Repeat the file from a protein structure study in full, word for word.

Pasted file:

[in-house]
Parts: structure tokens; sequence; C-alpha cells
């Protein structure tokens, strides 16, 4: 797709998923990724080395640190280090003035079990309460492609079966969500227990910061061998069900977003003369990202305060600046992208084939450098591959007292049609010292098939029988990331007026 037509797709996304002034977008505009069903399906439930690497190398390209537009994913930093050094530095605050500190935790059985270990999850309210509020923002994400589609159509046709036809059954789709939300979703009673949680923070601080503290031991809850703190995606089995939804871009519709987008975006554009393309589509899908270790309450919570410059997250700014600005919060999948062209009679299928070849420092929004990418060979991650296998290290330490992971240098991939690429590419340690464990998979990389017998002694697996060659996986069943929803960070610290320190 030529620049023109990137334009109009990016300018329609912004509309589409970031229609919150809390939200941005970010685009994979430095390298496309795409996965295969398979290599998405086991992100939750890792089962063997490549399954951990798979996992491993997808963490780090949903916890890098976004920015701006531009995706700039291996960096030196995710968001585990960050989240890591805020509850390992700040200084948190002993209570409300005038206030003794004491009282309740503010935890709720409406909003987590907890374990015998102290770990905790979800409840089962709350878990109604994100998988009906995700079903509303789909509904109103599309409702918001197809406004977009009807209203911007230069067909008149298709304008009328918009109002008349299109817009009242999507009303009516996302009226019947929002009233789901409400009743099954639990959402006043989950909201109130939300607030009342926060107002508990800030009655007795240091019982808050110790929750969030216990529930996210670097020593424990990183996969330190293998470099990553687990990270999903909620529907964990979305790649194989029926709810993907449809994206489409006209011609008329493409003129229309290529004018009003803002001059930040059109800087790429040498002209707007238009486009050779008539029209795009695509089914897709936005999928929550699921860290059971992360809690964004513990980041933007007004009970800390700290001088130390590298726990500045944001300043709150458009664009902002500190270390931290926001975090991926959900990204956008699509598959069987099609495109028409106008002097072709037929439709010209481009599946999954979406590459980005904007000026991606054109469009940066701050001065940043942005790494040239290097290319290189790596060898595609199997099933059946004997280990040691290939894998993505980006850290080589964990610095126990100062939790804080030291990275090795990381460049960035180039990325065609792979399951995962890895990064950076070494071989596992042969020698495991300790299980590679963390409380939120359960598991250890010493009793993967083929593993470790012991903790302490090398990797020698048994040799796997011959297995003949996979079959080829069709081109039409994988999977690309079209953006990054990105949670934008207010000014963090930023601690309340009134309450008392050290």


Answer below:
[in-house]
Parts: structure tokens; sequence; C-alpha cells
């Protein structure tokens, strides 16, 4: 797709998923990724080395640190280090003035079990309460492609079966969500227990910061061998069900977003003369990202305060600046992208084939450098591959007292049609010292098939029988990331007026 037509797709996304002034977008505009069903399906439930690497190398390209537009994913930093050094530095605050500190935790059985270990999850309210509020923002994400589609159509046709036809059954789709939300979703009673949680923070601080503290031991809850703190995606089995939804871009519709987008975006554009393309589509899908270790309450919570410059997250700014600005919060999948062209009679299928070849420092929004990418060979991650296998290290330490992971240098991939690429590419340690464990998979990389017998002694697996060659996986069943929803960070610290320190 030529620049023109990137334009109009990016300018329609912004509309589409970031229609919150809390939200941005970010685009994979430095390298496309795409996965295969398979290599998405086991992100939750890792089962063997490549399954951990798979996992491993997808963490780090949903916890890098976004920015701006531009995706700039291996960096030196995710968001585990960050989240890591805020509850390992700040200084948190002993209570409300005038206030003794004491009282309740503010935890709720409406909003987590907890374990015998102290770990905790979800409840089962709350878990109604994100998988009906995700079903509303789909509904109103599309409702918001197809406004977009009807209203911007230069067909008149298709304008009328918009109002008349299109817009009242999507009303009516996302009226019947929002009233789901409400009743099954639990959402006043989950909201109130939300607030009342926060107002508990800030009655007795240091019982808050110790929750969030216990529930996210670097020593424990990183996969330190293998470099990553687990990270999903909620529907964990979305790649194989029926709810993907449809994206489409006209011609008329493409003129229309290529004018009003803002001059930040059109800087790429040498002209707007238009486009050779008539029209795009695509089914897709936005999928929550699921860290059971992360809690964004513990980041933007007004009970800390700290001088130390590298726990500045944001300043709150458009664009902002500190270390931290926001975090991926959900990204956008699509598959069987099609495109028409106008002097072709037929439709010209481009599946999954979406590459980005904007000026991606054109469009940066701050001065940043942005790494040239290097290319290189790596060898595609199997099933059946004997280990040691290939894998993505980006850290080589964990610095126990100062939790804080030291990275090795990381460049960035180039990325065609792979399951995962890895990064950076070494071989596992042969020698495991300790299980590679963390409380939120359960598991250890010493009793993967083929593993470790012991903790302490090398990797020698048994040799796997011959297995003949996979079959080829069709081109039409994988999977690309079209953006990054990105949670934008207010000014963090930023601690309340009134309450008392050290």